Compiled by Howard A. Phillips
Technology is the physical embodiment of the solutions to needs, from earning a living to expressing our dreams, anything from our fears or a way to express our achievements.
With the constant improvements and upgrades – and at times the radical changes that happen in our technical lives, this seems like an opportunity to check on how some of the graduates from digital-media programs are embracing some of these changes, and how learning to create stories in a variety of formats is currently part of their lives.
Most are working via agencies on commercials and corporate, some have created their own agencies, and others moved into the D.I.T. position (digital imaging technician) on features films. Some are working in the sound industry, others moved into 3D animation, and several found their careers in post-production. Many have moved to senior positions within large financial institutions, some generate media for world-class Ballet Programs. Here are some examples:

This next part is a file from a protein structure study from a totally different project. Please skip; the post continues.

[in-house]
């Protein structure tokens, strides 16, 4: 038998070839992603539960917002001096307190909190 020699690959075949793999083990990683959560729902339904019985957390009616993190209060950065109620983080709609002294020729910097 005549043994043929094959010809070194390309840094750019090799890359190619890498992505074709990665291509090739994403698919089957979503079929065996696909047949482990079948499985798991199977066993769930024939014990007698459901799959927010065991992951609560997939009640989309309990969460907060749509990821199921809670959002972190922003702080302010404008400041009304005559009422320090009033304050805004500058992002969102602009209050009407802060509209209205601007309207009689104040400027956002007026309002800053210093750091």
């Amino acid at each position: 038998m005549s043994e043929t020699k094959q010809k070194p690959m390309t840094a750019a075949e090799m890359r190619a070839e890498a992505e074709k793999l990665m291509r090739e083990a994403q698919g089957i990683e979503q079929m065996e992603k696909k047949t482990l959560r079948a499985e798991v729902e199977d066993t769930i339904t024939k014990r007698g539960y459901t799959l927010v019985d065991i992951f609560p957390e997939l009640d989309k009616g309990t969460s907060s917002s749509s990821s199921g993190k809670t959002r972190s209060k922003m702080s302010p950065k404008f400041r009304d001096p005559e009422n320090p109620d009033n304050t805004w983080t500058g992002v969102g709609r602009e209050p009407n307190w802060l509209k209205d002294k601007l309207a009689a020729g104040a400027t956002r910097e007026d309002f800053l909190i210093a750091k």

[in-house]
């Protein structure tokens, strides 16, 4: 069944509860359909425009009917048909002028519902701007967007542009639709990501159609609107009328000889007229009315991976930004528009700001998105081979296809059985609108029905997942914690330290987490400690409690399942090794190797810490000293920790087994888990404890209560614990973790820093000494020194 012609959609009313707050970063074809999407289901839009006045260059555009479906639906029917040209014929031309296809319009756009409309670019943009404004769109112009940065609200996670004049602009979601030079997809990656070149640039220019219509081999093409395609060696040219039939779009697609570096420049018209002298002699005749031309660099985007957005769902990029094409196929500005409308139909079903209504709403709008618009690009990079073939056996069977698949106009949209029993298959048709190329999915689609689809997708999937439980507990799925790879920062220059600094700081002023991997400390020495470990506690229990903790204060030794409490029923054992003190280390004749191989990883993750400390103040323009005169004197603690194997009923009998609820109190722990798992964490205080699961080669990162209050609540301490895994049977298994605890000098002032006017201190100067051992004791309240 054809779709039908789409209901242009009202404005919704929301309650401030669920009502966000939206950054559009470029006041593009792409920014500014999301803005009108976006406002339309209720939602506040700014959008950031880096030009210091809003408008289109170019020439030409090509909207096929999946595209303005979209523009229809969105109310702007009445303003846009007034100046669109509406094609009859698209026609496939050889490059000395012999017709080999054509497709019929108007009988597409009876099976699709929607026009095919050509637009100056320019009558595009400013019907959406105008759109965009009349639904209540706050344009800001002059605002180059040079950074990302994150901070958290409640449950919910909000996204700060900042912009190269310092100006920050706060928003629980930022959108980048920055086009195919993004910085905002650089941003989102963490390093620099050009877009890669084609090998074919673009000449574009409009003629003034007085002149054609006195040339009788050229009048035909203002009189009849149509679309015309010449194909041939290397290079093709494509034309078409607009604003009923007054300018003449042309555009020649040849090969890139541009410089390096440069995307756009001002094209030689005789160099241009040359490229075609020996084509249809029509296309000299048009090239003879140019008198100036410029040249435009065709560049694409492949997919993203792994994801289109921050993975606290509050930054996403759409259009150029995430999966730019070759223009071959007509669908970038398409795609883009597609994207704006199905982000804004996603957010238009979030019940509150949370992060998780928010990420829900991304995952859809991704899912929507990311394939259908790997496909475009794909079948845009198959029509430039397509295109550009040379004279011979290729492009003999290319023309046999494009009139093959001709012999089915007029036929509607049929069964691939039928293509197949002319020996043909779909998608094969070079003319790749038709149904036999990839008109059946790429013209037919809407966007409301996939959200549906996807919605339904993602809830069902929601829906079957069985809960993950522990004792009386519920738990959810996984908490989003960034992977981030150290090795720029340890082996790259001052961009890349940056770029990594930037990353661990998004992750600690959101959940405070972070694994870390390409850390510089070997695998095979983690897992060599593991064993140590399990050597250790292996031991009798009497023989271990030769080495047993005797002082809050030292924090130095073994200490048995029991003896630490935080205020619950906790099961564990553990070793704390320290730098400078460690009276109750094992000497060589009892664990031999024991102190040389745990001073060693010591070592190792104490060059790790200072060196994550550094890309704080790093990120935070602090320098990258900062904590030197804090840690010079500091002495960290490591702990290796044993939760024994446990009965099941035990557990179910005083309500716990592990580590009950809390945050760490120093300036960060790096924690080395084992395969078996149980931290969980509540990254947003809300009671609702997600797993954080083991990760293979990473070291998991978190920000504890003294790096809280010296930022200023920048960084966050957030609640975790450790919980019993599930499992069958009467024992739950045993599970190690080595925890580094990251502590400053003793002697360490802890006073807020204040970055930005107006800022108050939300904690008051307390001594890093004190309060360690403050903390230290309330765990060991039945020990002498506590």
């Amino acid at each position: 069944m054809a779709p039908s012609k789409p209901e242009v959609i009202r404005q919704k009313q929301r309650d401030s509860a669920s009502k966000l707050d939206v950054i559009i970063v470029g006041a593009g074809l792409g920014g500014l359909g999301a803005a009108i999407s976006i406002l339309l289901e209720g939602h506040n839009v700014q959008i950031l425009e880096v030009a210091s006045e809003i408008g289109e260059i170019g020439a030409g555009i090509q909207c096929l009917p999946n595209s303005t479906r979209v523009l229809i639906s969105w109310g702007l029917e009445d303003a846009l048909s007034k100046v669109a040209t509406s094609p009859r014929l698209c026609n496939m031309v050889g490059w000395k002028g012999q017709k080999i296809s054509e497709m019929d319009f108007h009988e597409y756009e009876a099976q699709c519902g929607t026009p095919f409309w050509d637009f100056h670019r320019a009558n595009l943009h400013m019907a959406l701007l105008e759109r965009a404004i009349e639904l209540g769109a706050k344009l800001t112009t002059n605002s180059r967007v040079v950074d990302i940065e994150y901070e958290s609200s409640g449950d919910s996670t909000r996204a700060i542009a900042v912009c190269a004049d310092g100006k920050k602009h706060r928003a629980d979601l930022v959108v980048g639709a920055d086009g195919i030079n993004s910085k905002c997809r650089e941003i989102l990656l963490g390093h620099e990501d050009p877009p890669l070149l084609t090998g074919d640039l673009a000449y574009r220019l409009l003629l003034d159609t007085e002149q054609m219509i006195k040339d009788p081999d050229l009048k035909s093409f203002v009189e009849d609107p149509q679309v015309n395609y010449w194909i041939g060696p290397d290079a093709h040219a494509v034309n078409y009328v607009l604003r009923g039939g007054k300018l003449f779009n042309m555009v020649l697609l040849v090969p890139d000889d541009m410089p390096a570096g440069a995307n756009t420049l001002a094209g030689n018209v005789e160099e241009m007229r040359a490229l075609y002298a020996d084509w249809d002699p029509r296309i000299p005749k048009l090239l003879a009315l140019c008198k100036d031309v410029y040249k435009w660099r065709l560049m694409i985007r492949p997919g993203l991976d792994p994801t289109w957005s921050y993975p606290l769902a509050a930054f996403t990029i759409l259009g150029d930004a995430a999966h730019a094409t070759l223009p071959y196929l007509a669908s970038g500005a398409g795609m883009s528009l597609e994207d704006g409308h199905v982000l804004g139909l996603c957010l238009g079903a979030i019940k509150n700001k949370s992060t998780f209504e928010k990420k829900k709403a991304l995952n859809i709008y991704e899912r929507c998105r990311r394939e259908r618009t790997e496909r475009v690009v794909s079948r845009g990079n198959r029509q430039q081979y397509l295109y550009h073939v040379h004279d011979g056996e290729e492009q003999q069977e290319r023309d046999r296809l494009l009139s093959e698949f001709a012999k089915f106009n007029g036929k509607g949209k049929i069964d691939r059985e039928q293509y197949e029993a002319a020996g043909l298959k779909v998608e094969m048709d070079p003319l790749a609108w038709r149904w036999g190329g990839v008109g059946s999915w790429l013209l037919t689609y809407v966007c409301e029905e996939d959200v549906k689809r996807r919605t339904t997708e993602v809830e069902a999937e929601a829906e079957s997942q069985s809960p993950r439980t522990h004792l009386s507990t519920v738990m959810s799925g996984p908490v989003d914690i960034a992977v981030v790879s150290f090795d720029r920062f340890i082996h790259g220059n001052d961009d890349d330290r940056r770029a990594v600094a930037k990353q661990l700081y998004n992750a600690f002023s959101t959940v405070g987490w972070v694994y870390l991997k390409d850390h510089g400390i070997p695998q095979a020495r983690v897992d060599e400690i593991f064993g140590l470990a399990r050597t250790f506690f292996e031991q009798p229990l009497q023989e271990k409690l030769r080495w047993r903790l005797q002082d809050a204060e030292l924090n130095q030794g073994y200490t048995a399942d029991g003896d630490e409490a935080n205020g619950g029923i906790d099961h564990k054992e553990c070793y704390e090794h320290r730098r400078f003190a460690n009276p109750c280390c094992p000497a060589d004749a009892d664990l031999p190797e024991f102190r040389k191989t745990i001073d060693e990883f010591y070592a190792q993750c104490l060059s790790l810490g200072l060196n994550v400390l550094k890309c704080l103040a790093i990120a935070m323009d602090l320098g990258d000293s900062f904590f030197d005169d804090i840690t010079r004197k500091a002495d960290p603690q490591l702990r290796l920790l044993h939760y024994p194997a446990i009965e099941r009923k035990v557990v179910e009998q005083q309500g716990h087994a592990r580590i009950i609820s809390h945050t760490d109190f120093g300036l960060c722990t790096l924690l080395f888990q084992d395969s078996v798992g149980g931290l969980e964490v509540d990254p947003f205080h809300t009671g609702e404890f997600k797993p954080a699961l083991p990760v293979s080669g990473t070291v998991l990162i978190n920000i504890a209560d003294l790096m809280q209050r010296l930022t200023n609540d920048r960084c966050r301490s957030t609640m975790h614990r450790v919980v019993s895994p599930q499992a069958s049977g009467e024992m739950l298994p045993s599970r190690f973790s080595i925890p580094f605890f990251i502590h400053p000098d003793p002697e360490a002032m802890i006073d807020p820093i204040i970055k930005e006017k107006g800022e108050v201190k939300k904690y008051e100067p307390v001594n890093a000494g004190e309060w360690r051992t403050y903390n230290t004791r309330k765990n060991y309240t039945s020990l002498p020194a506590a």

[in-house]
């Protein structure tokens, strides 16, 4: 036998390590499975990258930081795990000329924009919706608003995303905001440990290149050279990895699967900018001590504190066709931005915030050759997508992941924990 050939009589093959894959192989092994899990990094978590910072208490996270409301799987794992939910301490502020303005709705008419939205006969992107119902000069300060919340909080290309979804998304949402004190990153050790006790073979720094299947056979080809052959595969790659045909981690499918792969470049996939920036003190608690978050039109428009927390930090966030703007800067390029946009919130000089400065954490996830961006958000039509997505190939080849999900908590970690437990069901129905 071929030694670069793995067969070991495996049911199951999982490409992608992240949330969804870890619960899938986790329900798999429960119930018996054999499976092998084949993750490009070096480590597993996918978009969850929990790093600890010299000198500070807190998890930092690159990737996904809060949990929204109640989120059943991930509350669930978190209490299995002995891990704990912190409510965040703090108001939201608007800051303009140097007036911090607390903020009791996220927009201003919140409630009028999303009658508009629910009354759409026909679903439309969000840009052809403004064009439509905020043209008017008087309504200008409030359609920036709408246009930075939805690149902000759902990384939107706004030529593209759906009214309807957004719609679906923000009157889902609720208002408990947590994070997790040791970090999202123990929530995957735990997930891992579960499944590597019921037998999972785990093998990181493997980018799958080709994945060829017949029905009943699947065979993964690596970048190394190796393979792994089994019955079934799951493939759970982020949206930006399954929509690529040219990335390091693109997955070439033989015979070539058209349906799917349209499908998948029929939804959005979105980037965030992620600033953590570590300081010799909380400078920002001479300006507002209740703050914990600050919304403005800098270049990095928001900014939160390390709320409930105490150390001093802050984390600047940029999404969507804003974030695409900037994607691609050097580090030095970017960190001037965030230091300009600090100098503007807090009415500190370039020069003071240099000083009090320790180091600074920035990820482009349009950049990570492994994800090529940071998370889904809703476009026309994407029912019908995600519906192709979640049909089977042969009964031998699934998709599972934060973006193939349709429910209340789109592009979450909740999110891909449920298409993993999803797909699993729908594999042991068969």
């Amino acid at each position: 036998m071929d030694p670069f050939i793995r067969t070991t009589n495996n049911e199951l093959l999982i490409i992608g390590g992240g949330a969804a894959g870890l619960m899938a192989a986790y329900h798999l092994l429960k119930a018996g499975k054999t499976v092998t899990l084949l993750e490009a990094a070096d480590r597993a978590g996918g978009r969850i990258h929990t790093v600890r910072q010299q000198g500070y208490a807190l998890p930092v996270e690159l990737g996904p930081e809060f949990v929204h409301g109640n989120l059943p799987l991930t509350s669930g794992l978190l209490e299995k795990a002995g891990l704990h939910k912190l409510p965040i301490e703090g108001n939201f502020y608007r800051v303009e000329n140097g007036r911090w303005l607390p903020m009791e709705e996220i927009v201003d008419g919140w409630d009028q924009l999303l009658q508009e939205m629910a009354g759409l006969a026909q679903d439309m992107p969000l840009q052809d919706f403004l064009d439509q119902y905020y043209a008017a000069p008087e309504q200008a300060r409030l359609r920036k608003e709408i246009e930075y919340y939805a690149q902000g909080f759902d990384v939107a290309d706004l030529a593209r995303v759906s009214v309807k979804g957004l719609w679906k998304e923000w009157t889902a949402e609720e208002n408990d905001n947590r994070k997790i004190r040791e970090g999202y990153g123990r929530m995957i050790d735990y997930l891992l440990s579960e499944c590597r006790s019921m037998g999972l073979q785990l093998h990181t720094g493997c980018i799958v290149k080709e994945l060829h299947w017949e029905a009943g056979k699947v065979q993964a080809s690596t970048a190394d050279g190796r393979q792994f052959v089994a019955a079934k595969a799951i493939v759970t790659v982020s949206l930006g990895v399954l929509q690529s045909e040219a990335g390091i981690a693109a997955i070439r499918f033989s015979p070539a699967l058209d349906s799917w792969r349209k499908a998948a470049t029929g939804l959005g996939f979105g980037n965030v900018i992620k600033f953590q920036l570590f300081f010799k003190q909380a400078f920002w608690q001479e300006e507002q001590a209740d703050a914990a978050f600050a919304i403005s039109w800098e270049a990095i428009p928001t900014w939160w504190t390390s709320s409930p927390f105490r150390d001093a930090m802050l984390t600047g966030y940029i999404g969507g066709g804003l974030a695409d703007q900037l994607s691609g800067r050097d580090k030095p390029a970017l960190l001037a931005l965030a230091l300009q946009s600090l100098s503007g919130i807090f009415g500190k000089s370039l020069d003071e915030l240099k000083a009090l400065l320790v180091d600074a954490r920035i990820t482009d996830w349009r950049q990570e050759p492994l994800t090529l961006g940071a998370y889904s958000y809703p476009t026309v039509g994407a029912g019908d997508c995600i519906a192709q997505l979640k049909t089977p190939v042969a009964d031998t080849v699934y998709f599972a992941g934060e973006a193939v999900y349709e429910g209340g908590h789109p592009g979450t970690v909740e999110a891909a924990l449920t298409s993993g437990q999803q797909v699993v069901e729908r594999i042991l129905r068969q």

“I feel incredibly fortunate to have come into the industry when I did, at the start of the digital filmmaking revolution. I knew through school, I wanted to be by the camera and parked myself there, absorbing as much as I could and learning everything I could about the fledgling HD format and its possibilities. In this time, I bought my first camera, the Canon 7D, “used”, off Craigslist. Since I’ve owned 5Ds, FS100s, and shot on everything from 16mm to ALEXA’s and RED’s.